I woke up at 5am on Sunday 24th July, having left the curtains open so as to get the light of dawn, and got up soon afterwards, turning off the alarms which had been set for 6am. This took a lot of time pressure off for my ablutions, breakfast and final packing.
Julie and Mike Berger arrived as arranged at 7.15. I gave them a jar of honey and a fiver for fuel and they drove me to Jan Stuart’s near Newton Poppleford in Devon in plenty of time, arriving at 8.30.
After a cup of tea, Jan’s hubby drove us to Exeter airport going through the security rigmarole. After last year’s experience, when I had to empty it, I had given my hip flask to Jan to go into the hold in her big suitcase. I was travelling light with my small bag in the rack. They confiscated my mouthwash as the bottle was too big although it was almost empty!
There was only a short wait in the lounge, where we met up with Chris Utting from N.Devon and the Elliotts who come from Launceston in Cornwall. Then we went through to the Departure Lounge, Jan and Chris taking turns to carry my case as I was struggling with crutches due to my broken leg.
After a brief sit down it was time to get on the plane where there was a longer wait. My seat was 9b and I was sat next to an Irish lass with whom I had a convivial conversation. As usual, I was the only one to applaud the hostesses after their performance with life jackets etc.
Usually I prefer a window seat but would have been disappointed this year as there was solid cloud all the way. The flight was uneventful and we landed safely and I managed to get down the stairs without falling. We made our way through the maze to where Jan and Chris’ suitcases were to be collected.
We went out through the car park to the bus stops and found that they had been shuffled. Eventually we found the right one, No. 101, and it left at noon, getting us to the Huntsman at about 12.35.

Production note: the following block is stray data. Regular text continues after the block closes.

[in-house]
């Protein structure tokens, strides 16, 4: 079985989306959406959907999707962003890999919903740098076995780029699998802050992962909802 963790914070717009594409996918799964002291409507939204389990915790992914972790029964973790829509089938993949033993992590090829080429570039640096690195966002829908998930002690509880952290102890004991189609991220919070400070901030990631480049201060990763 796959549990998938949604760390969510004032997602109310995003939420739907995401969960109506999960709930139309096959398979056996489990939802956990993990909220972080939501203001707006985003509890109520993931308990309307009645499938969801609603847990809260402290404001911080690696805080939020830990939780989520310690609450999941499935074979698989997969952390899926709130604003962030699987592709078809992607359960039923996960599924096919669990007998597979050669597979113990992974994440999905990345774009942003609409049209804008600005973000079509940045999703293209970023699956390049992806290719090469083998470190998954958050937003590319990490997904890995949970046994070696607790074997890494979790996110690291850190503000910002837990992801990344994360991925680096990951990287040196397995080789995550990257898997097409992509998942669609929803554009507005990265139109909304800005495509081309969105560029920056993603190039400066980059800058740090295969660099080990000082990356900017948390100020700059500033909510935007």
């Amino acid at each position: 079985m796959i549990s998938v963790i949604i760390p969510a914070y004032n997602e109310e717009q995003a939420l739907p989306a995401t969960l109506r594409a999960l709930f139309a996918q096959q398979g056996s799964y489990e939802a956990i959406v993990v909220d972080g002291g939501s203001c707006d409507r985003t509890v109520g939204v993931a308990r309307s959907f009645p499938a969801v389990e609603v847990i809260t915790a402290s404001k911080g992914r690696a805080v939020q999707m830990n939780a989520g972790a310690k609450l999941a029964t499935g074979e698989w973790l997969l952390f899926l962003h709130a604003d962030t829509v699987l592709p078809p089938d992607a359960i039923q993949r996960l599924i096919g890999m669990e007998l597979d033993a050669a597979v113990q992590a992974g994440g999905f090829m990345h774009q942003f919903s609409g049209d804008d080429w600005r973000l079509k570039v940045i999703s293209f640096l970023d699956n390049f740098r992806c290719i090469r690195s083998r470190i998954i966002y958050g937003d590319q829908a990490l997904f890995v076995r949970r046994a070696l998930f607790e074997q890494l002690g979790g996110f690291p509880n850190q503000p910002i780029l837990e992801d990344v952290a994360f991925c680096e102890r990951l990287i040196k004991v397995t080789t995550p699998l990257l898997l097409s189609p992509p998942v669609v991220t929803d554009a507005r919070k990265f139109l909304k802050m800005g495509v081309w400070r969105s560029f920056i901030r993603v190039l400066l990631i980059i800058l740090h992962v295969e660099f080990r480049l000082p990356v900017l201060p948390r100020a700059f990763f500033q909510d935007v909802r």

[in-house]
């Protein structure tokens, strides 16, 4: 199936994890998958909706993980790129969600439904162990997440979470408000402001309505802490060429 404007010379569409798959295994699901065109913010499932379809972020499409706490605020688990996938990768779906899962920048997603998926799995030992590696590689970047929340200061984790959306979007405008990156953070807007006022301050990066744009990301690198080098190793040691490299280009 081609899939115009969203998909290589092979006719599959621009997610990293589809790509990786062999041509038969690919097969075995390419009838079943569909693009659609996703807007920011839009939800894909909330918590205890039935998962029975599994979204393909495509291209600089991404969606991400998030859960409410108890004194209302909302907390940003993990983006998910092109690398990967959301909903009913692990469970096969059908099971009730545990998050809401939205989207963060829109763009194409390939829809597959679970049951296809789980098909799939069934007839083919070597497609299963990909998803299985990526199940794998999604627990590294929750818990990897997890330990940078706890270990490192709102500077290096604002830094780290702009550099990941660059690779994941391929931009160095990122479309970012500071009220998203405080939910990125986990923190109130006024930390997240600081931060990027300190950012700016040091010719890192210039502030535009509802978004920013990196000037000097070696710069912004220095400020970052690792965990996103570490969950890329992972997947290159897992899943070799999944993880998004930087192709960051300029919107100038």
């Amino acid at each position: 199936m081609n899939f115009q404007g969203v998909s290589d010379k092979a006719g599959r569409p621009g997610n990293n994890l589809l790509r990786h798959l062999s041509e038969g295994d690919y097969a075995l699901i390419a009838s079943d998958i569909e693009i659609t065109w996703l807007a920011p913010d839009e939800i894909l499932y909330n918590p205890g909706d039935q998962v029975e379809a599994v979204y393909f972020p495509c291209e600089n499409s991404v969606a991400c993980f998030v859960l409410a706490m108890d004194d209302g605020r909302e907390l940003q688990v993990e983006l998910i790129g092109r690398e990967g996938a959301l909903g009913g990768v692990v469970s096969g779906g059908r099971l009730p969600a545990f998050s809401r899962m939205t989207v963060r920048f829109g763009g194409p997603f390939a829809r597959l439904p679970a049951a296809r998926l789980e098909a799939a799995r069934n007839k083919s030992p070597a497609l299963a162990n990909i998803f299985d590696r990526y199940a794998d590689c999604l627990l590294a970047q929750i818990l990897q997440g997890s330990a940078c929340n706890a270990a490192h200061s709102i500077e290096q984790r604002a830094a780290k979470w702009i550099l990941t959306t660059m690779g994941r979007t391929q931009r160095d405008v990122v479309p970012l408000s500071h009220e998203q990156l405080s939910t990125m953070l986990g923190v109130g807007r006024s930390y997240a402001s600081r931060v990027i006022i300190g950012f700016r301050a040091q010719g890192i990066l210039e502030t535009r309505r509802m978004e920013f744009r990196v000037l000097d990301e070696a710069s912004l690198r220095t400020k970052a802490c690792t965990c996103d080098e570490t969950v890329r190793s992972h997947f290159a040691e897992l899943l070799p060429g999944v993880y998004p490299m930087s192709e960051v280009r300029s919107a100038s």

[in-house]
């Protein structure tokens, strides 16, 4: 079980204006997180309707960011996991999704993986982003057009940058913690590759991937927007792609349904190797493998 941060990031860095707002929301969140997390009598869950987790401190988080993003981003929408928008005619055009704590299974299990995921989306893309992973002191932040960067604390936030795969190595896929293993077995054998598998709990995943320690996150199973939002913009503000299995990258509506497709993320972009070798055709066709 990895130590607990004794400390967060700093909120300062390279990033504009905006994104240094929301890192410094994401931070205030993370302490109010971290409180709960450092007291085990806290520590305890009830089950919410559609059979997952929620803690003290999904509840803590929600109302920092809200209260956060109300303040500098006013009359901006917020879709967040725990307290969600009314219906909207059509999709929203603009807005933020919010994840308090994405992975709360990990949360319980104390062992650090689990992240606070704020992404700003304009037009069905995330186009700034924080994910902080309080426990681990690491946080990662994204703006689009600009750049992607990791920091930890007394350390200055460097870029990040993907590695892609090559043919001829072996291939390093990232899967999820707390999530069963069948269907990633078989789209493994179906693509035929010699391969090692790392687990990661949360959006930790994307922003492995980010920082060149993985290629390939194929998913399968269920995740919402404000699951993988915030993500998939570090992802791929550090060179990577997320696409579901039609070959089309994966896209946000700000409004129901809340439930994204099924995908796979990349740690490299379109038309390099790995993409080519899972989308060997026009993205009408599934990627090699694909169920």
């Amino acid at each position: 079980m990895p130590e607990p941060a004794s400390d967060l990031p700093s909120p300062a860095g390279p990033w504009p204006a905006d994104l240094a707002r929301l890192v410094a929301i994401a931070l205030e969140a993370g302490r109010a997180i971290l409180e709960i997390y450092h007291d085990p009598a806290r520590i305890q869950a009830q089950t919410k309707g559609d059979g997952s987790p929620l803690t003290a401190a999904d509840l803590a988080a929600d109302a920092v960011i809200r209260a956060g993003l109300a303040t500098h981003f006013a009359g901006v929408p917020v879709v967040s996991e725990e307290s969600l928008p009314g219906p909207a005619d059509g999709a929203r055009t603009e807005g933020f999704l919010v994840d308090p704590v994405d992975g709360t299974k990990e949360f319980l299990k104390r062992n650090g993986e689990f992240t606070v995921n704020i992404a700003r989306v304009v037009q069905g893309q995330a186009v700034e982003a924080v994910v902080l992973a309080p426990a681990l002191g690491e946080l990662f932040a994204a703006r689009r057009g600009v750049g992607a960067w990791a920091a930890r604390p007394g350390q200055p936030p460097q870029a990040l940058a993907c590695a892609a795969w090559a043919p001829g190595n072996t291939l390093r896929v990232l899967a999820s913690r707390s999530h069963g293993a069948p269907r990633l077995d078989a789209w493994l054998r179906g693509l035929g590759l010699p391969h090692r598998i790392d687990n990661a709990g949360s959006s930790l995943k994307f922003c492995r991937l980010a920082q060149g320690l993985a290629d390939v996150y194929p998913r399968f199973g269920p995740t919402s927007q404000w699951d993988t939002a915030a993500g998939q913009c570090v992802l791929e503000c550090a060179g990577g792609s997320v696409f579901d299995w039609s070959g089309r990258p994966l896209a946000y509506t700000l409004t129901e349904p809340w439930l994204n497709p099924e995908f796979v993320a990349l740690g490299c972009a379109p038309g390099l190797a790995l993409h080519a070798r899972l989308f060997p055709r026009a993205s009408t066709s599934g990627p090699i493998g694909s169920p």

We went in and had a light lunch of soup and soda bread. I had a bottle of Guinness off the shelf and raised my glass to Dave Cushman with whom, over the years, I had drunk many gallons, over the road at The Cock (oldest pub in Ireland) which is now closed and up for sale. Dave used to ring them the week before Gormanston to warn them that we were coming so they could stock up as, one year, they ran out of Guinness mid-week!
I had arranged with Micheal Gleeson that I would ring him for a lift to the College from the Huntsman but, as the weather was fine and my suitcase was being towed by others, I walked it on my crutches, the furthest I’d walked since breaking the leg. There were no problems.
We got over the stile to the playing field and found there was a fair in progress. We could have got burgers there for lunch!
We booked in and were given name badges etc. I had Room WW33: two floors up in the lift and then just around the corner. It had a pair of bunks, desk, toilet and shower with a view over the front lawn, yew cloisters and golf course. I took photos.
I went down and checked the bees in the castle wall. They were flying vigorously. Then I walked down the yew cloister as far as the cemetery.It started to rain so I went back to my room and unpacked, then went down to the lounge to write these notes with my leg up.
Lots of people greeted me; Maraid, last year’s Honey Queen, with a hug, Ettamarie with a different grand daughter than last time: Kristie.
That’s enough for now. There will be lots more to come in installments including summaries of the lectures